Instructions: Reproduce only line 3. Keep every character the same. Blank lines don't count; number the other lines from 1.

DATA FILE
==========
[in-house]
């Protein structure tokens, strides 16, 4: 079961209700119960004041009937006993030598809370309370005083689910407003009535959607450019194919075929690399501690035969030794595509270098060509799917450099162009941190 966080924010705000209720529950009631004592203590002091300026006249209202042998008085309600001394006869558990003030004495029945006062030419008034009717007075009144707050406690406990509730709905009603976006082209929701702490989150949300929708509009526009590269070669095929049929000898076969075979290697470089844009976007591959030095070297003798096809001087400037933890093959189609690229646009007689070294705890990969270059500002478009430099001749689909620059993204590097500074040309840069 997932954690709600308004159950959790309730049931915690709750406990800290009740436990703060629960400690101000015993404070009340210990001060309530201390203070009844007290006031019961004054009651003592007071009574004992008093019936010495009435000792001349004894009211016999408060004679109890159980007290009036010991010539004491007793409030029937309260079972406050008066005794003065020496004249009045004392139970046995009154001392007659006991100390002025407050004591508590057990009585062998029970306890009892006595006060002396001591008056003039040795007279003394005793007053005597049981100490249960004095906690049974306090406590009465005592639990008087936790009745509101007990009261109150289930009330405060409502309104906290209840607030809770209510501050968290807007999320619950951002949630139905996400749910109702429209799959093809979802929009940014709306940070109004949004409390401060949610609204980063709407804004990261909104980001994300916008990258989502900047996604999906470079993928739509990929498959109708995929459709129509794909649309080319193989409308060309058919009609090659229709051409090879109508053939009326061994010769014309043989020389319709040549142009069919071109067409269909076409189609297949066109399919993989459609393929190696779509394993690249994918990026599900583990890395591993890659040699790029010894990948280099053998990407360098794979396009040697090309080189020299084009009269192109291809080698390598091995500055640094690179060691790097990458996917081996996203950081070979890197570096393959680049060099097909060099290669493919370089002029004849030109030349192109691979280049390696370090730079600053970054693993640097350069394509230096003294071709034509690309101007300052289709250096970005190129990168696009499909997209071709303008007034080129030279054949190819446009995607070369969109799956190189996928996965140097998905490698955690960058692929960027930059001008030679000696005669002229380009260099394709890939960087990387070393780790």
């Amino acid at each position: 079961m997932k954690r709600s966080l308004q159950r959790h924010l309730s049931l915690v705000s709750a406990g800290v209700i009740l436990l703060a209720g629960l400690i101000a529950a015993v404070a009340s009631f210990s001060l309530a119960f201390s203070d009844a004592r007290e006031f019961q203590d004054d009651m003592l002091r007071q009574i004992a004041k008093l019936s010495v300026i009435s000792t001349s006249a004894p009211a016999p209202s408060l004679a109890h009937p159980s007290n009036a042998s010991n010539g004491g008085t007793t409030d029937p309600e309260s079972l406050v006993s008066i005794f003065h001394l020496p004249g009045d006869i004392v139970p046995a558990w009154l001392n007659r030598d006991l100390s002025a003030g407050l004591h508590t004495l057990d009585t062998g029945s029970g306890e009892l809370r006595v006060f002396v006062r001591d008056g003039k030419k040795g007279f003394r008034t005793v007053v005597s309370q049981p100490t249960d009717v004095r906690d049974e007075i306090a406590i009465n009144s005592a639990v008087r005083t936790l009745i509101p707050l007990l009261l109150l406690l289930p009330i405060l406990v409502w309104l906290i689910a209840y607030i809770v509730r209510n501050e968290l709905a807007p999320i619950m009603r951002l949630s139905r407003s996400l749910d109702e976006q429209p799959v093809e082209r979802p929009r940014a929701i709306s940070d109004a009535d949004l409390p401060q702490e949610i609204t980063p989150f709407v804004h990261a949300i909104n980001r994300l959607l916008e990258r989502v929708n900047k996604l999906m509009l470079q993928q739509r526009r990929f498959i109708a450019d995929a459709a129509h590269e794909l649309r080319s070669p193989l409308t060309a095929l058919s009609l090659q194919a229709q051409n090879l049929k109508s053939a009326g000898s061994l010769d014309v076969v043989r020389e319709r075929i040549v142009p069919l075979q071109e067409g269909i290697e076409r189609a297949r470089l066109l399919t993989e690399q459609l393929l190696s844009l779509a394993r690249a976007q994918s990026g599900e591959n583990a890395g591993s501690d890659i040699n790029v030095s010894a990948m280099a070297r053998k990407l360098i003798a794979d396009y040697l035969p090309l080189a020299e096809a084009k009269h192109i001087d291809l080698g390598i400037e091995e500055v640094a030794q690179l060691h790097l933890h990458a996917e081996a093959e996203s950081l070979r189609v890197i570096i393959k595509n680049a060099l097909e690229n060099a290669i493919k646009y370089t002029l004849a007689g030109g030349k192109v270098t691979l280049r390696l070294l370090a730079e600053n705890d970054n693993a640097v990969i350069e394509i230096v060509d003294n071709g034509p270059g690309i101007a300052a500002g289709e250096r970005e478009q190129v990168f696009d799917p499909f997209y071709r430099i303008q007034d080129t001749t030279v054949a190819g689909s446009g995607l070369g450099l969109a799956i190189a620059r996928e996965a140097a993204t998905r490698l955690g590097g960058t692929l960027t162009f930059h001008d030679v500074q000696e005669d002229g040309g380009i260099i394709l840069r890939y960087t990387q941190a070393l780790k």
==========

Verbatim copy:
């Amino acid at each position: 079961m997932k954690r709600s966080l308004q159950r959790h924010l309730s049931l915690v705000s709750a406990g800290v209700i009740l436990l703060a209720g629960l400690i101000a529950a015993v404070a009340s009631f210990s001060l309530a119960f201390s203070d009844a004592r007290e006031f019961q203590d004054d009651m003592l002091r007071q009574i004992a004041k008093l019936s010495v300026i009435s000792t001349s006249a004894p009211a016999p209202s408060l004679a109890h009937p159980s007290n009036a042998s010991n010539g004491g008085t007793t409030d029937p309600e309260s079972l406050v006993s008066i005794f003065h001394l020496p004249g009045d006869i004392v139970p046995a558990w009154l001392n007659r030598d006991l100390s002025a003030g407050l004591h508590t004495l057990d009585t062998g029945s029970g306890e009892l809370r006595v006060f002396v006062r001591d008056g003039k030419k040795g007279f003394r008034t005793v007053v005597s309370q049981p100490t249960d009717v004095r906690d049974e007075i306090a406590i009465n009144s005592a639990v008087r005083t936790l009745i509101p707050l007990l009261l109150l406690l289930p009330i405060l406990v409502w309104l906290i689910a209840y607030i809770v509730r209510n501050e968290l709905a807007p999320i619950m009603r951002l949630s139905r407003s996400l749910d109702e976006q429209p799959v093809e082209r979802p929009r940014a929701i709306s940070d109004a009535d949004l409390p401060q702490e949610i609204t980063p989150f709407v804004h990261a949300i909104n980001r994300l959607l916008e990258r989502v929708n900047k996604l999906m509009l470079q993928q739509r526009r990929f498959i109708a450019d995929a459709a129509h590269e794909l649309r080319s070669p193989l409308t060309a095929l058919s009609l090659q194919a229709q051409n090879l049929k109508s053939a009326g000898s061994l010769d014309v076969v043989r020389e319709r075929i040549v142009p069919l075979q071109e067409g269909i290697e076409r189609a297949r470089l066109l399919t993989e690399q459609l393929l190696s844009l779509a394993r690249a976007q994918s990026g599900e591959n583990a890395g591993s501690d890659i040699n790029v030095s010894a990948m280099a070297r053998k990407l360098i003798a794979d396009y040697l035969p090309l080189a020299e096809a084009k009269h192109i001087d291809l080698g390598i400037e091995e500055v640094a030794q690179l060691h790097l933890h990458a996917e081996a093959e996203s950081l070979r189609v890197i570096i393959k595509n680049a060099l097909e690229n060099a290669i493919k646009y370089t002029l004849a007689g030109g030349k192109v270098t691979l280049r390696l070294l370090a730079e600053n705890d970054n693993a640097v990969i350069e394509i230096v060509d003294n071709g034509p270059g690309i101007a300052a500002g289709e250096r970005e478009q190129v990168f696009d799917p499909f997209y071709r430099i303008q007034d080129t001749t030279v054949a190819g689909s446009g995607l070369g450099l969109a799956i190189a620059r996928e996965a140097a993204t998905r490698l955690g590097g960058t692929l960027t162009f930059h001008d030679v500074q000696e005669d002229g040309g380009i260099i394709l840069r890939y960087t990387q941190a070393l780790k």